Recently, endpoint security solution provider Trend Micro released the results of their research survey into enterprise-level Internet of Things (IoT) devices. The study raises the question: are you neglecting your enterprise’s IoT security?
According to the Trend Micro study, only about 50% of enterprise-level IT security decision-makers believe the IoT is a security vulnerability—that an IoT attack poses a threat to their business. 43% consider IoT security an afterthought in their IoT deployment strategies.
Yet simultaneously, the stakes for neglecting your enterprise’s IoT security have never been higher. Trend Micro found that 52% of enterprises say that a loss in customer trust is the top consequence of an IoT data breach, with monetary losses coming in second (49%). 63% of respondents agree IoT-related cybersecurity threats are increasing, especially over the past year; enterprises have experienced an average of 3 connected-device attacks over that time frame.
The enterprise IoT attack surface is also growing. The average enterprise has 16,000 IoT devices connecting its networks every day, according to a Ponemon study. But what does this all mean?
What Neglecting Your Enterprise’s IoT security Could Mean
The discrepancy between IoT threat knowledge and action could mean that neglecting your enterprise’s IoT security opens a quiet, unmonitored attack vector into your networks.
We here at Solutions Review have written about it before but it bears repeating—IoT devices are generally not designed or manufactured with endpoint security in mind or in any way involved in the manufacturing process.
Even if IoT manufacturers do give some consideration to cybersecurity, the security firmware they install is often comparatively pitiful to what they actually need to stand up to digital threat actors. Moreover, IoT security is difficult to update, receiving only infrequent patches at best. IoT connections to your enterprise network may make them invisible to your endpoint security or SIEM solution.
In other words, they are almost the perfect attack vector for the digital threat actor.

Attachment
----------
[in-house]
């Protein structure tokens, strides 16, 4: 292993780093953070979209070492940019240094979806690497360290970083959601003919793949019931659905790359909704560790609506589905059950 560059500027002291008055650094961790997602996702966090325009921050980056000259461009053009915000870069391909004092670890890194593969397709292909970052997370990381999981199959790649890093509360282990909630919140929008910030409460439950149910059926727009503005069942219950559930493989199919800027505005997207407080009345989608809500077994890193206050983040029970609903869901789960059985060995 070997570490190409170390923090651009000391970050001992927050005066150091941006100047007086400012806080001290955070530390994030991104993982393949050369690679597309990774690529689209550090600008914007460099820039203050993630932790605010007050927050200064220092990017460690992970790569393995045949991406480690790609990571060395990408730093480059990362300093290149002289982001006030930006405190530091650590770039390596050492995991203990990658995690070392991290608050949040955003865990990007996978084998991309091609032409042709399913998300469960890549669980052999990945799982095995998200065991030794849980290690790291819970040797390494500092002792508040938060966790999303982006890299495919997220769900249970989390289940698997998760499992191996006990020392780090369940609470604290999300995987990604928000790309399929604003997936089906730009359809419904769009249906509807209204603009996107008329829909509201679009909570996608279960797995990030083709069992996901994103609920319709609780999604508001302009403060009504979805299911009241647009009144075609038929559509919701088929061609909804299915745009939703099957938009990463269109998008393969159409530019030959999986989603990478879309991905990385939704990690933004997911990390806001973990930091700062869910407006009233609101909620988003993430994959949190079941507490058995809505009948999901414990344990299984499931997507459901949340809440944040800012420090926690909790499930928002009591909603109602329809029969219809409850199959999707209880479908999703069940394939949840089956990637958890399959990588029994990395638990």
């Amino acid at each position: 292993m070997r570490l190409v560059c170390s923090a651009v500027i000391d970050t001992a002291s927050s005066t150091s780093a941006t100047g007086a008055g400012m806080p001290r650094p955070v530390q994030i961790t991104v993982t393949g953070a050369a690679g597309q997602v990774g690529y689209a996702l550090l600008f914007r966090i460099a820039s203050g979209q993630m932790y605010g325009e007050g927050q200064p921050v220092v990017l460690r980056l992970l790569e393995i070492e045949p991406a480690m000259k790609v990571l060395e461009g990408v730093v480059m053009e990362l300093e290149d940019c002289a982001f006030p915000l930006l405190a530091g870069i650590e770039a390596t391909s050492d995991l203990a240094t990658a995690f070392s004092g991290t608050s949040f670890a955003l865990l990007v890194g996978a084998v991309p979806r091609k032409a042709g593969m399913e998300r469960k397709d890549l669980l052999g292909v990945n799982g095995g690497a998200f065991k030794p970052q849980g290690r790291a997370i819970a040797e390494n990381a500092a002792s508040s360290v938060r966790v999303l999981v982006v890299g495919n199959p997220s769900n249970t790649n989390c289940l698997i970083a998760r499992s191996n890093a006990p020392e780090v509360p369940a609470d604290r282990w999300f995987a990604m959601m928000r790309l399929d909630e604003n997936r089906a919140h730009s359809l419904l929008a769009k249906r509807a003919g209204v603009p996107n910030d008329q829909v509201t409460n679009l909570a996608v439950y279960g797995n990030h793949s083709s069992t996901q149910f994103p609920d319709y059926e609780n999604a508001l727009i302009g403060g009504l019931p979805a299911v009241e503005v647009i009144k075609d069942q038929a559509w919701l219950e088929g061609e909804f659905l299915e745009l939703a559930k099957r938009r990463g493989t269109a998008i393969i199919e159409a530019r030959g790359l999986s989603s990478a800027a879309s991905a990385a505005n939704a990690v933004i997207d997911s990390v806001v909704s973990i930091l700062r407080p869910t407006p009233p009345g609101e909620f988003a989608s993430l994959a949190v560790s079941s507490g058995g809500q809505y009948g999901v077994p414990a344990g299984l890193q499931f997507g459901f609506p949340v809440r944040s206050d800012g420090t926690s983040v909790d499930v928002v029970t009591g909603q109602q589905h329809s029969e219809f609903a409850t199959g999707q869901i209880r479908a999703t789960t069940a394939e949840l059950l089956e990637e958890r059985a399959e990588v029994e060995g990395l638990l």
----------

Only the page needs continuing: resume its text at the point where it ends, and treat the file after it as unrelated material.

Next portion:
The Mirai botnet attack—which shut down Internet access on the American east coast—is the most drastic but by no means the only example of an IoT attack at its worst. IoT attacks can use unsecured devices to spoof Wi-Fi connections and directly access your network, use them as a launch pad to steal shared data, use them as an entryway for malware, ransomware, or cryptocurrency miners.
This could apply to any IoT device. Perhaps the most famous example in the present time is the casino hit with a financial IoT attack via a smart fish tank. But Ken Munro of Pen Test Partners demonstrated during his Identiverse Keynote Speech that hackers could steal a Wi-Fi password through a smart kettle. He also demonstrated that hackers could hold physical heating systems for ransom through similar tactics.
Clearly, neglecting your enterprise’s IoT security is not a viable option.
Take Your Enterprise’s IoT Security Seriously
Here’s how to stop neglecting your enterprise’s IoT security:
- Know how many IoT devices are connecting to your enterprise network. This may require a centralized control dashboard.
- Limit the number of IoT devices that are allowed to access your network, and when making purchasing decisions pick devices that can be updated remotely.
- Select IoT devices that can fit into your security platform, and make security a primary consideration in your IoT deployment plans.
- Encrypt and monitor all IoT devices, and turn them off if you aren’t using them.
Kevin Simzer, Chief Operating Officer at Trend Micro, put it best in a statement on their survey: “IoT systems are the future for businesses and many new types of connected devices are being introduced to corporate networks.
“While this is beneficial for business operations, the embedded operating systems of IoT devices aren’t designed for easy patching, which creates a universal cyber risk problem. The investment in security measures should mirror the investment in system upgrades to best mitigate the risk of a breach that would have a major impact on both the bottom line and customer trust.”
Trend Micro surveyed 1,150 IT and security decision-makers around the world. You can read more about their findings here.
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